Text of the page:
• They just wanted, he wants to come prime minister, this is a career for him.

  • And so they're not thinking about the Citizens, they're thinking about their next job.

  • I see what is right now a bankrupt transport for London, our, our tube network and bus network.

  • I see revenue streams everywhere there.

  • Patrick, I see infrastructure levies for creating these masses commercial developments because of new tube lines.

  • I see retail, I see information there.

  • Um, I see a way to build modular housing quickly, customize designed in a factory and built on site housing problems.

  • Boom, I see ways to cut through.

  • And the one thing the citizens of London say when I'm on the streets of them, but they say brian, we need an independent voice.

  • We need someone to shake things up a little bit Because right now it feels like this this government's been in a time warp for 30 or 40 years.

  • So Yeah, that's the kind of vision I'm selling this city is that we could be on top, but we might only have a six or 12 month window until the other cities get kind of maybe back in the game, we'll see when it comes to competing with America.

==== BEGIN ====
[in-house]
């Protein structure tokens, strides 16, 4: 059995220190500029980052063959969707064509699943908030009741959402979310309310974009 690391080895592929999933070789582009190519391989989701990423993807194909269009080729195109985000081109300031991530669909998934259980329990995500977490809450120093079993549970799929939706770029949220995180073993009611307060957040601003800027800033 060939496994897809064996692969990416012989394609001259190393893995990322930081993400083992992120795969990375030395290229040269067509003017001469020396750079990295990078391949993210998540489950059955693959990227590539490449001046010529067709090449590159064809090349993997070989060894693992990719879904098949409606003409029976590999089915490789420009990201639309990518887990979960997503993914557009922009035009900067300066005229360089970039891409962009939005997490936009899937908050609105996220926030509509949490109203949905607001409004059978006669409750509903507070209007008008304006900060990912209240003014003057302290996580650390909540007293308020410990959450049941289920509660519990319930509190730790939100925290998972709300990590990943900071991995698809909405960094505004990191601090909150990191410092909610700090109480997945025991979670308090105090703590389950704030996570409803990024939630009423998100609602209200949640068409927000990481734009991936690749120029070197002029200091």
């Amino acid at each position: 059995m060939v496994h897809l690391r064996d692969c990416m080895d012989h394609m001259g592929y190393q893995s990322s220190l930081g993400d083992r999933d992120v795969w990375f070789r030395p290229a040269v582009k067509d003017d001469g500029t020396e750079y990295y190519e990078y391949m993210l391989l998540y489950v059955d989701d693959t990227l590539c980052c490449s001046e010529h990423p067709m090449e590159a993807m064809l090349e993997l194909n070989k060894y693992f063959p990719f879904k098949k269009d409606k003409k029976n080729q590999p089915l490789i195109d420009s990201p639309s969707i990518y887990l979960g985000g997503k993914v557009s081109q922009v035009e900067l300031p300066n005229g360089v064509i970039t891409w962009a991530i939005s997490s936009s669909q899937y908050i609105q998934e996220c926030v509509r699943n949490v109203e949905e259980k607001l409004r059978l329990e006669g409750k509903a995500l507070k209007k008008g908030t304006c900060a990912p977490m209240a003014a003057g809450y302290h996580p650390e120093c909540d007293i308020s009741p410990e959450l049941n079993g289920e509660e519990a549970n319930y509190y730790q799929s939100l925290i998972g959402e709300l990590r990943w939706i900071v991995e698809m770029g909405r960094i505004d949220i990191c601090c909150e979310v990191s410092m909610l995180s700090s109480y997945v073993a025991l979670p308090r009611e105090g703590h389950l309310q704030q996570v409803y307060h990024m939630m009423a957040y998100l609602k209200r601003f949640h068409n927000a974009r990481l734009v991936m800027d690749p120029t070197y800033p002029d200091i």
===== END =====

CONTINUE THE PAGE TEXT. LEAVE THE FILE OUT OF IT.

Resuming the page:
• But yeah, I've got some big ideas and again the knife crime here, it's it's almost shocking you wouldn't expect a city like London to be dealing with something like that were 9.5 million people.

  • The mayor's budget is £18 billion.

  • Like this is a big job, you know, you run the Metropolitan Police, the transport networks and you're the thought leader for business education and all that stuff.

  • So yeah, you saw that manifesto.

  • Londoners care about jobs, transport, housing crime and so you know what's funny is that when people see my excitement and they see the fact that I don't have a party.

  • I don't have any corporate donors.

  • I'm paying for this all by myself Patrick, which on some in some senses is expensive.

  • But in some ways I don't have to check with anybody about anything and I don't have some backroom deal that I have to worry about.

  • That Someone in Parliament told some, I don't care.

  • I just want to go in and do the best thing long term for my city.

  • Hopefully with like a 20-year horizon.

  • I had a zoom call the other night with a bunch of my advisors and I said, I said, I said, guess what if we do our job right?

  • Some other mayor is going to take credit for our work.

  • I said, is everybody okay with that?

  • And they all said yes.

  • So I was like, I must be working with the right team.

  • So you know, that's where we're coming from again.

  • I think everyone's a little surprised.

  • We also put some videos out there.

  • I call them informative videos, but they really go hard after the mayor record on knife crime housing.

  • And I just don't think anyone's seen our video digital capabilities either.

  • So it's been an interesting experience.

  • Mhm.

  • Yeah.

Yeah, you said it right there.

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A2 patrick mayor housing crime safe london

A SAFE CITY IS GOOD FOR BUSINESS | This Is One Of The Driving Factors For CEO’s - Patrick Bet-David

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    林宜悉 posted on 2021/05/05